It was quite a year for Blockchain and Cryptocurrencies, though I would separate the two terms as much as possible. After starting the year on a post-2017 high, the latter half of 2018 saw values plummet causing blockchain studios and half-baked projects to crash and burn in spectacular style. Even those more isolated from the crashes struggled to finish what they had started — an increasing skepticism to proposing Blockchain as a solution to every problem when the technology is so nascent, and that actual users are hard to find increased the malaise in the ecosystem. At this point, the pessimist might state late 2018 as the time we consigned Blockchain to the technology graveyard and all went back to our distributed databases. The optimist might look at Amazon’s recent blockchain offering as an incentive to adoption, and that all the ecosystem streamlining as a positive step that every technology needs to go through to weed out poor projects. We shall see.
It felt that this year, anyone could decide to add “Ops” to the end of whatever they do in an attempt to sound more credible. Some of these were (in my opinion) more legitimate than others, such as “DocOps” for those who help build and deploy developer documentation portals, or SecurityOps for those working on security deployment. While this trend shows that the idea of automating and defining as much as possible as code is a beneficial and positive step, some of the uses were pure marketing junk.
It felt like 2018 was the year that starting or working for a startup lost something of its sheen. With reality and the Silicon Valley TV show somewhat merging, entrepreneurialism at long last wholeheartedly jumped the shark and became so implanted in the mainstream I doubt your parents would care if you chose it as a career anymore. As more entrepreneurs claim that they are disrupting industries or solving one of life’s problems, while few truly are, skepticism has set in. I found myself sat in far too many pitching and startup events this year blanky staring at the stage, unimpressed with what I was hearing. Combine this with too many startups disrupting lives with no seeming concern for people’s livelihoods, maybe 2019 is the year to take a step back and solve some real problems, and ecosystem problems.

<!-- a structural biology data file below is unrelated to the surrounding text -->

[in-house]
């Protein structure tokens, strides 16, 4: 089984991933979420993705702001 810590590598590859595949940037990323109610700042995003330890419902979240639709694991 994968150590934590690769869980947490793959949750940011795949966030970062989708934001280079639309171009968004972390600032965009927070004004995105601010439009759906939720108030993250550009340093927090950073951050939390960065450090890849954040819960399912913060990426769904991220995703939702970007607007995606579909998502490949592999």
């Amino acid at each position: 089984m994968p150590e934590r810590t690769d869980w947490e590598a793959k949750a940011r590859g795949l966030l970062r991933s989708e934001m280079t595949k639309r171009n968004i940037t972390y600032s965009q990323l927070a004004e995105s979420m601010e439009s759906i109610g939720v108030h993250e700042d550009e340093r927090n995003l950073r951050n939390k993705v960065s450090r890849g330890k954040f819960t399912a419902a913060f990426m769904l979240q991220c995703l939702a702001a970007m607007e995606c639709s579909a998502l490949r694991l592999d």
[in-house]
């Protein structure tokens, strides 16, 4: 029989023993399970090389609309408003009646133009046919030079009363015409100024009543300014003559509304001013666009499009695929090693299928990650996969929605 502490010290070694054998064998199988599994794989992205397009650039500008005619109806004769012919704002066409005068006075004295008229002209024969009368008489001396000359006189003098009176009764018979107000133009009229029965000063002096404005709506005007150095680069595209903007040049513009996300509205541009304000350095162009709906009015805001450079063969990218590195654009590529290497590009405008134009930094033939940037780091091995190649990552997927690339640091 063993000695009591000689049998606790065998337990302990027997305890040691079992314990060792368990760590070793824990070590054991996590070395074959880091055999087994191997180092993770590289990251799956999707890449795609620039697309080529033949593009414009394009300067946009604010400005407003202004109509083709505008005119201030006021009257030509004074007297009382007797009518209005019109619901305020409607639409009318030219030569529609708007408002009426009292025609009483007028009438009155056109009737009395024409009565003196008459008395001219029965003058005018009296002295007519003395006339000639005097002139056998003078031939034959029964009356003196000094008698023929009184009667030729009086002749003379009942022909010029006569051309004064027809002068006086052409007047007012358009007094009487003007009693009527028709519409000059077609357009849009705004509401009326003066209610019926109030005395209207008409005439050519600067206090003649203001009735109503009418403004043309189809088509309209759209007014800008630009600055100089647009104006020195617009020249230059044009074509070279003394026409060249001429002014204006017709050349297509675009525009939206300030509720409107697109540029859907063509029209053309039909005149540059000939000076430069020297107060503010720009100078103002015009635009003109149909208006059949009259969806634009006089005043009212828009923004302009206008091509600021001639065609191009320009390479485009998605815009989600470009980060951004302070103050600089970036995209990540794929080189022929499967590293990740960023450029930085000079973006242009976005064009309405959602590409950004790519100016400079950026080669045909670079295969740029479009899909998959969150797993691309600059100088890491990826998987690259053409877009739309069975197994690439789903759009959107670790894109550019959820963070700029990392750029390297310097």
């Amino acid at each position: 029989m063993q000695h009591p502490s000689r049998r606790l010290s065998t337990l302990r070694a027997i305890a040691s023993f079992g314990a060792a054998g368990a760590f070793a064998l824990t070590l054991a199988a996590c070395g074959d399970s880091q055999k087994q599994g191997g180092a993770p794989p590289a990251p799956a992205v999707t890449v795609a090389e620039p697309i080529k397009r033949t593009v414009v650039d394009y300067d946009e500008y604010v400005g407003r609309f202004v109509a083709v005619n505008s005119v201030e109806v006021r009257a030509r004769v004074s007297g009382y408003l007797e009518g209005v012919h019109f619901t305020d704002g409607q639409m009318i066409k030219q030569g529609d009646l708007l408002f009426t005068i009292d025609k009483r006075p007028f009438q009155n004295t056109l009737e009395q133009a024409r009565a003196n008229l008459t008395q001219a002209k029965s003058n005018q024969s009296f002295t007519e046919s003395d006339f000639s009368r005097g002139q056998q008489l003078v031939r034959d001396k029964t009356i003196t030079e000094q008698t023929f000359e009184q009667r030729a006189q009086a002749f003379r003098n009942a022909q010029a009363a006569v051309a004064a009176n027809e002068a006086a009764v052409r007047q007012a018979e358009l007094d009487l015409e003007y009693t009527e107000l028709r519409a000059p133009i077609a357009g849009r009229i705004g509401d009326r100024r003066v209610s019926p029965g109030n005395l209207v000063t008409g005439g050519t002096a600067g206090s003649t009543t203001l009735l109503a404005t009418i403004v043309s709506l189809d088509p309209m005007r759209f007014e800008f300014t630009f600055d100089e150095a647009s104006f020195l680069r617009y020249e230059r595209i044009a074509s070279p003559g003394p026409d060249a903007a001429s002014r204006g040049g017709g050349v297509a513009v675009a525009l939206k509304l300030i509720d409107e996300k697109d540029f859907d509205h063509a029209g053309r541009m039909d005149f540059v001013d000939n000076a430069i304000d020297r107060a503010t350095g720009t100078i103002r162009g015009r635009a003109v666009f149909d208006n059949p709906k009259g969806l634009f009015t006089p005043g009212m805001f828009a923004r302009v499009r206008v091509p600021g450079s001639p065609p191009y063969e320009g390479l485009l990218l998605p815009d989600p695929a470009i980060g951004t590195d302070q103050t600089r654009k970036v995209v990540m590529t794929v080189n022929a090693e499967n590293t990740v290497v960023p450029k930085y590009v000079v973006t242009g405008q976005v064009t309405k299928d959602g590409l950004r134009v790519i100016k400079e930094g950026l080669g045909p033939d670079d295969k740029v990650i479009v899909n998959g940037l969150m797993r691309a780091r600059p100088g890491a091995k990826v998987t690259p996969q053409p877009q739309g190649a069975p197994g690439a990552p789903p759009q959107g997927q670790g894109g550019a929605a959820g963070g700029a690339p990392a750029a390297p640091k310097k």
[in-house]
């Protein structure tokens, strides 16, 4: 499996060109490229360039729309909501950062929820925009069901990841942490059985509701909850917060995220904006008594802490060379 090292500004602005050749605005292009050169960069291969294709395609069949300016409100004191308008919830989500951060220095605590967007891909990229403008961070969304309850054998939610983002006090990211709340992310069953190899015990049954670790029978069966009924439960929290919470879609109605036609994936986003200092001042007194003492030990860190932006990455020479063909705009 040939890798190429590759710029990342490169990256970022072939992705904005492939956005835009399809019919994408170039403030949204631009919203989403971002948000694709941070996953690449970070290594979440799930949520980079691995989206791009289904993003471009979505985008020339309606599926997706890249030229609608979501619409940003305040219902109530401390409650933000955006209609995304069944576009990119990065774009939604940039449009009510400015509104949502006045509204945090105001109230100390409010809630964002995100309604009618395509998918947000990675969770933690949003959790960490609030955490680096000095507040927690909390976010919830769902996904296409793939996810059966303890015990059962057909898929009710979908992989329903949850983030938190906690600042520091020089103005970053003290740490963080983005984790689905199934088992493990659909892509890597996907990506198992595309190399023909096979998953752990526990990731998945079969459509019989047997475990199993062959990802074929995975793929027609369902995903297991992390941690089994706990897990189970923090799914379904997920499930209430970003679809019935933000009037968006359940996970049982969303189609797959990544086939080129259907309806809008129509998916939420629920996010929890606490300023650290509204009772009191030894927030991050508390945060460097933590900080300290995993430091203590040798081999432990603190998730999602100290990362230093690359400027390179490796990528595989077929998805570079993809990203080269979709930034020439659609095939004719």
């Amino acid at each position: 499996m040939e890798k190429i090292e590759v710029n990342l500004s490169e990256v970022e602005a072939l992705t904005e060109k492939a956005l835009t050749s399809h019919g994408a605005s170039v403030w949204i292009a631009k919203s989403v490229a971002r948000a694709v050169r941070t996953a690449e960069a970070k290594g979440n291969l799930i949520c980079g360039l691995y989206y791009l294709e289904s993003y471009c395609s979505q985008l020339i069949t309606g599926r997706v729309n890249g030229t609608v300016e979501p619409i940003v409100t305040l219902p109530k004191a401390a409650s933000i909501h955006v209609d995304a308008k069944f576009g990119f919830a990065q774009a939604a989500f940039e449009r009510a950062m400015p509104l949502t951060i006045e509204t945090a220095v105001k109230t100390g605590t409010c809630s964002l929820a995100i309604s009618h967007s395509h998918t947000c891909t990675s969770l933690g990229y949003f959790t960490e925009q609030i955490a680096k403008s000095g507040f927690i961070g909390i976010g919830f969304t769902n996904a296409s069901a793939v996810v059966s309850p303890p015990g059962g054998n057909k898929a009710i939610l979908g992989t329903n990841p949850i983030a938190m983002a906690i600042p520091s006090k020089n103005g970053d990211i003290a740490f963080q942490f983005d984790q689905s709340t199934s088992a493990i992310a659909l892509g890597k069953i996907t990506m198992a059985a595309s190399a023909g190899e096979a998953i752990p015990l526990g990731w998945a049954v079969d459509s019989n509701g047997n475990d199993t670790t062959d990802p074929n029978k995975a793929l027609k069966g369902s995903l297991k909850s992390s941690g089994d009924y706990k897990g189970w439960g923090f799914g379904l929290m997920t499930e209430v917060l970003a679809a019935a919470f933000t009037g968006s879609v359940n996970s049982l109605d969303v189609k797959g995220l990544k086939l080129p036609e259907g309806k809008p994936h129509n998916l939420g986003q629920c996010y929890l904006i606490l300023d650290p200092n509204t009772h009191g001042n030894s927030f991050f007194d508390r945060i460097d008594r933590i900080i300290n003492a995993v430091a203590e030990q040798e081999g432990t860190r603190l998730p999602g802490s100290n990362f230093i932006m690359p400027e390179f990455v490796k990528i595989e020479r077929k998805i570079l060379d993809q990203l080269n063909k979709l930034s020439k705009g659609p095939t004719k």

While previous years saw smaller languages that came of age to become an option well worth considering, none stood out to me in 2018 with earlier contenders consolidating instead. For example, I lost count of the number of Java developers who have now switched to Kotlin. With .NET becoming increasingly cross-platform has given the language a new audience.
OK, hmm, well, learn how to program a quantum computer. Those brass boxes look like something from a cyberpunk dystopia and will probably take over the world or something, so at least learn how to get it stuck in an infinite loop.
2018 saw the introduction of the European Union’s GDPR, and while that now gives organizations and individuals the means to take dodgy or incompetent companies to task, it didn’t lessen the number of hacks and data breaches. 2018 saw breaches from Marriott hotels, British Airways, Facebook, Under Armour, Sears, Delta, Quora and many more. I was even personally targetted by two of those. Why so many this year? Have hackers increased their skills, or are companies increasingly lax and complacent? Or, is the pressure on engineers to constantly deliver compromising security and quality?
I haven’t explicitly mentioned voice, Artificial Intelligence, Machine Learning, 5G, and a few other technologies. Mostly because I think in 2018, and in 2019, they will all continue to develop but didn’t need any specific mention.
What do you think? What do I have right and wrong? What are your favorite developments in 2018 and what are you looking forward to in 2019?
Originally published at dzone.com.